How good is the picture quality of Apple’s latest smartphone? I took a close look at the cameras of the iPhone 12 Pro. Here comes the test!
A good friend of mine recently bought the Apple iPhone 12 Pro. Before it is really used in her home, she let me use it for a day. So I could test the cameras of the iPhone 12 Pro extensively.
So a big thank you to Anne Hornemann for letting me use the smartphone for testing.
About my previous knowledge
I have been photographing landscapes and architecture for more than 15 years. For this, I primarily use an SLR camera and several lenses. During this time, I have held more than 20 exhibitions, received various photography awards and regularly published images and texts on photography in various professional magazines. You can read more about this on my about me page.
Technical data of the cameras
The iPhone 12 Pro has 4 cameras, including a selfie camera on the front and three cameras on the back. My review is exclusively about the cameras on the back.
These are an ultra-wide-angle, a main camera and a telephoto camera. Calculated to 35mm, the cameras correspond to these focal lengths:
- Ultra-wide angle: 13 mm focal length
- Main camera: 26 mm focal length
- Telephoto camera: 52 mm focal length
By the way, these focal lengths correspond 1:1 with the Samsung Galaxy S10, which I currently use. In this respect, I had quite a good comparison.
All three cameras have a resolution of 12 megapixels. The main camera and the telephoto camera have an image stabilizer. The apertures of the cameras range from 1.6 to 2.4.
Videos it can record at 2160p and 60fps. The battery has a capacity of 2815 mAh and should thus be enough for longer photo tours. The iPhone 12 Pro is 187 grams light. This puts it in the middle range of current smartphones of this size.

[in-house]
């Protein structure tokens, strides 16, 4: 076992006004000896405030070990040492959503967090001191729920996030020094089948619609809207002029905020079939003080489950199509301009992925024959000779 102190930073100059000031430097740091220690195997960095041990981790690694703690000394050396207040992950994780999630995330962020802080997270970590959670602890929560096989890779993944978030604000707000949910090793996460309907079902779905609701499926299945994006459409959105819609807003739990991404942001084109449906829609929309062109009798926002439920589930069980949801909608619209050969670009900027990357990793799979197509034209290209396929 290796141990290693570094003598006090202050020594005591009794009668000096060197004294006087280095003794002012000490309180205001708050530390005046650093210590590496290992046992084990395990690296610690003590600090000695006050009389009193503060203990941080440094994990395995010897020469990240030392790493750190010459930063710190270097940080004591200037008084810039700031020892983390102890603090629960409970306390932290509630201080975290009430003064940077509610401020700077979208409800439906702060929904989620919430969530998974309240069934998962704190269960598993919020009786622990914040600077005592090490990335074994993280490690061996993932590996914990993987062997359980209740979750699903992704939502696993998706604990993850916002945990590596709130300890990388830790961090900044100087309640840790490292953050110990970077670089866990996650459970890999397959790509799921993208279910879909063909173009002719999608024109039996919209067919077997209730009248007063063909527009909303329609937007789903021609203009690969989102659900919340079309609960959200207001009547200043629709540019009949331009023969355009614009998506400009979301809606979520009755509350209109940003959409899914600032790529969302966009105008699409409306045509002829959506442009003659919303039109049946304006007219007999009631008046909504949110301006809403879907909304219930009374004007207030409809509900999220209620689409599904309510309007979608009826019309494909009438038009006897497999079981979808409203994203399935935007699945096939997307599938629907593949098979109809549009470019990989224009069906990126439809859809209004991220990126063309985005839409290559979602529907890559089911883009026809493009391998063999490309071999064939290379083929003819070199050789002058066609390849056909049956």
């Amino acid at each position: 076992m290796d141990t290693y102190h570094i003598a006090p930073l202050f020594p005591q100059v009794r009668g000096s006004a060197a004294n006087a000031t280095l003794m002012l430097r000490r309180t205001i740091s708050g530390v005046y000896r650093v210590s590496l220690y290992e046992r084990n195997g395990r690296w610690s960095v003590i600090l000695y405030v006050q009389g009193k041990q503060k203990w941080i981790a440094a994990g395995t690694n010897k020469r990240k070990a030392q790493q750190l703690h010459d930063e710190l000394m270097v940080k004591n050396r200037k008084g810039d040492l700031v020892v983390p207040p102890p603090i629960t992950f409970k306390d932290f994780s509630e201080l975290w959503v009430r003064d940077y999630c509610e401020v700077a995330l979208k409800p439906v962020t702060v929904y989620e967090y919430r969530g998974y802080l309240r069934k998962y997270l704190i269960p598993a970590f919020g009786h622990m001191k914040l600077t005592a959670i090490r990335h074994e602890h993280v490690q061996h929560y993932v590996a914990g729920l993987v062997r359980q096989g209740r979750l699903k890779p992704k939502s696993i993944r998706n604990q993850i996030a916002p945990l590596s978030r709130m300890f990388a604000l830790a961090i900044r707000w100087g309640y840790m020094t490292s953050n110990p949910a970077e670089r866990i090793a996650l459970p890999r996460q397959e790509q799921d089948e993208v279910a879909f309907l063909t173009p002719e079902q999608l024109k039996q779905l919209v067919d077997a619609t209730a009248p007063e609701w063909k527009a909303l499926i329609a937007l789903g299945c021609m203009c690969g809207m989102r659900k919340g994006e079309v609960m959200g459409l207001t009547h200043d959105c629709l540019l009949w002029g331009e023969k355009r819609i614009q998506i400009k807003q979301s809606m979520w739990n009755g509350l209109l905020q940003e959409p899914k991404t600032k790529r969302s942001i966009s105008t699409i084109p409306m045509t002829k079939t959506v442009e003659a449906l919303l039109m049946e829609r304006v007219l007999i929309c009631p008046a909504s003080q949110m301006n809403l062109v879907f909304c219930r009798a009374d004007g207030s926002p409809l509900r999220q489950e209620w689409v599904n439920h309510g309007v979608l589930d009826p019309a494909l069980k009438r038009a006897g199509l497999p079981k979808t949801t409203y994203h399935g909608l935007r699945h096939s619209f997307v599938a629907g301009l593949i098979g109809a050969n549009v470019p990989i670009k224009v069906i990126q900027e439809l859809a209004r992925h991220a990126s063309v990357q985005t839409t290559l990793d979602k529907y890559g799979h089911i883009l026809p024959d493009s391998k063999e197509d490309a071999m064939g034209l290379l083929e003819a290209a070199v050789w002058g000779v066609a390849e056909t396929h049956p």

Besides the Internet connection, pictures can also be transferred via Apple Lightning, WLAN and Bluetooth. If you want to edit your photos directly on the smartphone, this also runs smoothly thanks to 6 GB Ram and the 2x 3.10GHz Firestorm and 4x 1.80GHz Icestorm processors.
Image detail with different focal lengths
To give you a feel for how these different cameras look in practice, I photographed the same subject with all three cameras. Image 1 is the ultra-wide angle, image 2 the main camera and image 3 the telephoto camera.
How did the camera test go?
I had the iPhone 12 Pro available for six hours yesterday and photographed with it almost constantly during this time.
I deliberately took pictures of different subjects and light situations. I photographed portraits, nature and architecture. I took shots that had a high dynamic range and photos in very low light.
Today I took two hours to intensively examine and evaluate the finished images.
My subjective evaluation of the image quality
On the display of the iPhone, the pictures sometimes looked a bit too color-intensive when I took them. However, when I look at the pictures on the computer now, I find the colors very natural so far.
What I noticed directly in the 100% view: Apple also sharpened the images very strongly.
With Samsung, the results also look like this. For me as a photographer, this level of re-sharpening is clearly too strong. If necessary, you can also adjust the settings yourself with the possible RAW format.
Dynamic range (HDR)
The iPhone 12 Pro’s camera compensates well for pictures with large brightness differences (dynamic range). Thus, details can be seen everywhere in the picture. In most cases, the finished images look reasonably good without the need for any post-processing.
When testing the portrait feature, which I describe below, there was one situation that was really challenging thanks to varying brightness levels in the image. Here, the model’s face looked a bit washed out. If this situation occurs, however, you can already see on the smartphone display that the image is a bit washed out in the corresponding areas. Then you can adjust the cropping of the image if necessary.